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Marine Sponge


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The Sponges: A General Overview
By. Jim Wolf C.S.U.N. Marine Biologist
ODYSSEA ( MASLA ) Volume 1, Issue 4

Sponges are among the simplest of the macroscopic animals found in a marine aquarium. There are over 9000 species worldwide and most are found in marine environments. They come in a variety of shapes and sizes from insignificant "slime like blobs" to huge spheres over 10 feet across!! Sponges occasionally develop symbiotic (mutually beneficial) relationships with both algae and bacteria and may contain many complex chemicals that have pharmaceutical value. 

The anatomy of a typical sponge is very simple. They are basically a mass of cells. They posses no nervous, digestive or excretory systems. In fact they are so simple that you could place a sponge into a blender, and under the right conditions the cells will regroup into a new individual in just a few days! Sponges can usually be identified by their lack of any significant features and their sponge like texture. Here a few hints to help you in keeping sponges alive. 

When you get your sponge home you will want to acclimate it to your aquariums very slowly. Sponges are not too sensitive to temperature, but do not like drastic shifts in salinity. Add a little bit of sea water (about 1/4 the original volume in the bag) of sea water to the bag containing the sponge every 10 minutes for about one hour. This will enable the sponge to slowly adjust the changing water conditions. Place your sponge in an area of the tank that has good water flow and minimum lighting. The flow will bring food to the sponge, and the diminished light will help to keep algae from over growing the sponge.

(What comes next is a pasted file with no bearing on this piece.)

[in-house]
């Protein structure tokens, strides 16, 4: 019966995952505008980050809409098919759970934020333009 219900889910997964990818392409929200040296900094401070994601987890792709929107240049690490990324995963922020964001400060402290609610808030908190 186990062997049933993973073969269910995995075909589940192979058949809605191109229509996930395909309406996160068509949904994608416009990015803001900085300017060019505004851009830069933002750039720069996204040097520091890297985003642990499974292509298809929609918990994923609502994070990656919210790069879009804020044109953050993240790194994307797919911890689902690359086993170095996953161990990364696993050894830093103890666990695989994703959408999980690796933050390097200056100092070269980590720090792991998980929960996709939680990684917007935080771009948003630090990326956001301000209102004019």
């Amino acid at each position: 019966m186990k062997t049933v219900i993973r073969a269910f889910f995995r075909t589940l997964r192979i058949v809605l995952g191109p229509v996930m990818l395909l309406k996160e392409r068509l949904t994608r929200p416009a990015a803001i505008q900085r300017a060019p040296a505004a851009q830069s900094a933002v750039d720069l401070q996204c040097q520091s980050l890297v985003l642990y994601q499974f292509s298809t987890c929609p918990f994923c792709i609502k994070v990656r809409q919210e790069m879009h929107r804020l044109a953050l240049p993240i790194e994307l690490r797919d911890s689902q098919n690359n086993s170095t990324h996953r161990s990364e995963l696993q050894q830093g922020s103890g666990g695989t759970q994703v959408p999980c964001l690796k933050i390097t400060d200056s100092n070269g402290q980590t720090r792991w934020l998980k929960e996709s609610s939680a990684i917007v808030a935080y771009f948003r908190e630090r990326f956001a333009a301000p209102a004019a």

Feeding your sponge is a fairly simple process. A liquid invertebrate food is acceptable. The main point is that you do not get too large a sponge. A chunk of sponge the size of a golfball can filter over 2 liters of sea water an hour!. Do not put many sponges into one aquarium, and keep your sponges small. It also a good idea to stop most mechanical filtration during feeding to give your sponge a chance to get some food (make sure that you restart the mechanical filters after a few hours) . If you keep sponges well fed, they may even reproduce! The commonly reproduce by simply splitting off a chunk, and starting a new individual. While they can reproduce by eggs and sperm this method is not too common in aquariums. 

As a rule sponges are easy to grow if given the right conditions. Some sponges can bore into rocks! Others spend their entire life rolling along the sea floor. Still others have skeltons made entirely of glass, and a few species make it into fresh water lakes. For their ease of maintenance and the outstanding colors, sponges make a worthy addition to your salt water aquarium!


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